His description of what the slimeball Lord Oakshott was up to was also extremely candid and accurate.

    • Colonel Mustard

      That’s why the left hate him and Farage so much. Because the left habitually deal in lies and deceit. Their whole edifice is a pack of false cards built on a combination of dissembling, lies and intimidation. It’s finally beginning to topple.

      • Russell

        And Hammond on Sunday Politics is equally as clear as Gove and Farage, straight answers.
        Pity we can’t have a government where all ministers are like Gove,Hammond & Farage.

        • realfish

          Farage? Straight? Give me strength.

          I’m afraid Farage is a slippery as a tube of KY Jelly. When confronted about his continual misrepresenting of Cameron’s ‘cast iron guarantee’ his response is to laugh and say that it’s a mere detail.

          He’s about as straight as the odious and aformentioned Oakshott

          • Andy

            But it isn’t ‘cast iron guarantee’ is it ? How is it ‘cast iron’ ??Farage wants the British People to have their say. To have a choice, which at the moment they never have because all the political parties (or at least their elites) are ardent pro EU.

            • alexsandr

              but its all chan :)ged now hasnt it? We have UKIP 🙂

            • realfish

              You make my point, having it seems, swallowed Farage’s dishonesty.

              Cameron gave his ‘cast iron guarantee’ that the people would have their say on The Lisbon Treaty – but it was implicit that this could only happen if Lisbon remained unsigned. And remember it was Brown who reneged on a commitment to a referendum – not Cameron.

              http://www.thesun.co.uk/sol/homepage/news/273758/Cameron-Ill-give-EU-a-vote.html#ixzz275bjKQV1

              By the time Cameron was elected, Brown had signed Lisbon, ratified it and it had come into force when the Czech’s finally ratified in 2009. Do you realistically say that Cameron should have spent £12m on a meaningless referendum on something that had already been done and dusted?

              Cameron, said that never again would a surrendering of powers be allowed to take place without the British people having their say – he kept is promise with the ‘triple lock’.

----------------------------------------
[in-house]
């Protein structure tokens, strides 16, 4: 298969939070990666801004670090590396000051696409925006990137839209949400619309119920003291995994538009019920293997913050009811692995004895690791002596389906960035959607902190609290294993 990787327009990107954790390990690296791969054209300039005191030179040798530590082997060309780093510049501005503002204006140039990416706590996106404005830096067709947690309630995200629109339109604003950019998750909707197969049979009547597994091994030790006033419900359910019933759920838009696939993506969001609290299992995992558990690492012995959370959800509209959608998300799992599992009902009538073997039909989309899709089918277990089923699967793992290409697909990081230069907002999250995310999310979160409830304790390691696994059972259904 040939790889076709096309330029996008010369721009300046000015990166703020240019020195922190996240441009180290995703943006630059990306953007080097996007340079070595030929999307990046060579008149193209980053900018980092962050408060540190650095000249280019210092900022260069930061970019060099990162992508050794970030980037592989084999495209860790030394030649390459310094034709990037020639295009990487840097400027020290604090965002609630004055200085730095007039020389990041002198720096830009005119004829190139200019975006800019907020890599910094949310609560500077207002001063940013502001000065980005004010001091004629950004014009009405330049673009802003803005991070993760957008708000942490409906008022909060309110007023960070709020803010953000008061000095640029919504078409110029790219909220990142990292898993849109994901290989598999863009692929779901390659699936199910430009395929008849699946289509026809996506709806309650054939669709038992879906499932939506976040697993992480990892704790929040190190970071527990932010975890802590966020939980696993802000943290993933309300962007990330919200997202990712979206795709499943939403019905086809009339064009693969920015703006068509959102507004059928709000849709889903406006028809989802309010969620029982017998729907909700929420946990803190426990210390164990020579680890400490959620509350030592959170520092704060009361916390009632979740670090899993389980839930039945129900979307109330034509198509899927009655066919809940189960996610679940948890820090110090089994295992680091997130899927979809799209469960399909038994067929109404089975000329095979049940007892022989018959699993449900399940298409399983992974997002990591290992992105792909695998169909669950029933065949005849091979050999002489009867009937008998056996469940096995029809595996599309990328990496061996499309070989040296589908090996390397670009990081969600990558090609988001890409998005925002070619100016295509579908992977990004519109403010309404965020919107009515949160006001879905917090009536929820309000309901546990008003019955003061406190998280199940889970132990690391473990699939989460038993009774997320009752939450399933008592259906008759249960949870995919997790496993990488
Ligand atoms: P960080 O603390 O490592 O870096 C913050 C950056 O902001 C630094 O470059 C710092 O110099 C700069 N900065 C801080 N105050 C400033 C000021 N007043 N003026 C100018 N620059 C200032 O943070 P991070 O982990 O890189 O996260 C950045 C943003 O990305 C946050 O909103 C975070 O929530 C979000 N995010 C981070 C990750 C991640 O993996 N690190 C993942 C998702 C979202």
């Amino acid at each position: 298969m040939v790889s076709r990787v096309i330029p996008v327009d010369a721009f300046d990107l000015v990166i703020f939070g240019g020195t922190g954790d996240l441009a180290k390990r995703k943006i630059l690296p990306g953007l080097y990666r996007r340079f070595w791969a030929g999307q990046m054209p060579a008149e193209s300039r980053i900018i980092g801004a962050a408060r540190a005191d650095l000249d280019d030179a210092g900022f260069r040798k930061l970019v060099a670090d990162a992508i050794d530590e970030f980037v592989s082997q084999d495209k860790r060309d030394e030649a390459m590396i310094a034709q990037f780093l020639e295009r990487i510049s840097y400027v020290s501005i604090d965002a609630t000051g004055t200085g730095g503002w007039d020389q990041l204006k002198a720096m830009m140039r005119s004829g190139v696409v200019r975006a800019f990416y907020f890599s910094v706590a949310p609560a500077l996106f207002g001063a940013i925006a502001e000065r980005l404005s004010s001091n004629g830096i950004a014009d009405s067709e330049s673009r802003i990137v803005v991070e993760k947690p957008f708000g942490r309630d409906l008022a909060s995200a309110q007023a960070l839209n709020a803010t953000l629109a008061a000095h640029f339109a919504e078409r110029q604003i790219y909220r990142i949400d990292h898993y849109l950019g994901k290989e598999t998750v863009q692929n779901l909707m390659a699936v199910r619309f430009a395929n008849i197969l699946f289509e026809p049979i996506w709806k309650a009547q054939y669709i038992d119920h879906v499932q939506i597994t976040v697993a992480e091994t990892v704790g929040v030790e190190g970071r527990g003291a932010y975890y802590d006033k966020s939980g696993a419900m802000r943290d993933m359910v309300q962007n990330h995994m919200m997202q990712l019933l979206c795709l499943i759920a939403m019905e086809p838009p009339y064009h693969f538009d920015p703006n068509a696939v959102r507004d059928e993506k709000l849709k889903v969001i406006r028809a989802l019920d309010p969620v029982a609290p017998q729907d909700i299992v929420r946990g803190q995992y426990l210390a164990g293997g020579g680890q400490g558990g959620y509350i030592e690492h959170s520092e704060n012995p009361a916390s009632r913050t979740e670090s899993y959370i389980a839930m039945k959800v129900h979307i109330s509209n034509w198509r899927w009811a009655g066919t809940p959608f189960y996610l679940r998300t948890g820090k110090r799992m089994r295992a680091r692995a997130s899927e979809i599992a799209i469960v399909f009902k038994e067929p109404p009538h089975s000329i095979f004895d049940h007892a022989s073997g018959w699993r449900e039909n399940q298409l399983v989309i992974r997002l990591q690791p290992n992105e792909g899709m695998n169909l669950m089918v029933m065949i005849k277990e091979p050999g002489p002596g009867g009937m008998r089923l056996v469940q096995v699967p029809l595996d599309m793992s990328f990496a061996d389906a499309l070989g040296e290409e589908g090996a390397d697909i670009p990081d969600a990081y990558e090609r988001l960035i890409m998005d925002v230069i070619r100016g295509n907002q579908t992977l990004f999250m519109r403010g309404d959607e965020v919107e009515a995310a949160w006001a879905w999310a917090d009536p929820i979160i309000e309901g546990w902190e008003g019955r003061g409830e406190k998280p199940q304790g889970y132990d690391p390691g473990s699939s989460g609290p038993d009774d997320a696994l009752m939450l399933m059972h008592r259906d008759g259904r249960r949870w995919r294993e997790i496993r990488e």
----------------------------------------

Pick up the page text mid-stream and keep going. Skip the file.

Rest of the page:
http://www.thesun.co.uk/sol/homepage/news/2715055/David-Cameron-vows-to-keep-Britain-out-of-an-EU-state.html

              BTW, the triple lock was something that another odious Lib Dem, Jo Swinson, tried to take credit for on QT last Thursday when confronted by the Lib Dem’s pre-election commitment to an ‘in / out’ referendum that they had u-turned on. Dissembling for all she was worth Swinson tried to claim that the Lib Dem commitment and Cameron’s triple lock were one and the same thing. They weren’t.

              Britain’s interests lie in having a strong trading ties with a heathly, modern open Europe – not being part of, or being controlled by a European super-state and an EU elite. Britain is best served by attempting to re-boot our relationship with Europe and Cameron is the only person that can attempt this – not Miliband, not Farage, not a gang of malcontented backwoodsmen. That said, Cameron should be upfront about where he will take Britain if he is not successful.

              It’s time to cut Cameron some slack, and for the UKIP tendency to look beyond the end of their nose…or we will repeat the mistakes of 1997, when those calling for less Europe got considerably more

              • Tom M

                “…Brown had signed Lisbon, ratified it and it had come into force…”
                A point I’m sure which figured in the calculation made by our Dave when he promised the “cast-iron” referendum.

              • Andy

                I think you could add the LibDems to your roll call of dishonour. They too promised a referendum – as I recall in the 2010 manifesto it was an ‘in/out’ job – but now the chips are down you can’t see ’em for dust.

                I am well aware that there was nothing Cameron could do once the Treaty was ratified, except I suppose un-ratify it. But that doesn’t alter the political damage the commitment did to him and the Tory Party. The people do not understand, nor are all that interested in, the details of Foreign Affairs. What they saw was a promise made and then taken away. It is very important that he does not do the same thing again.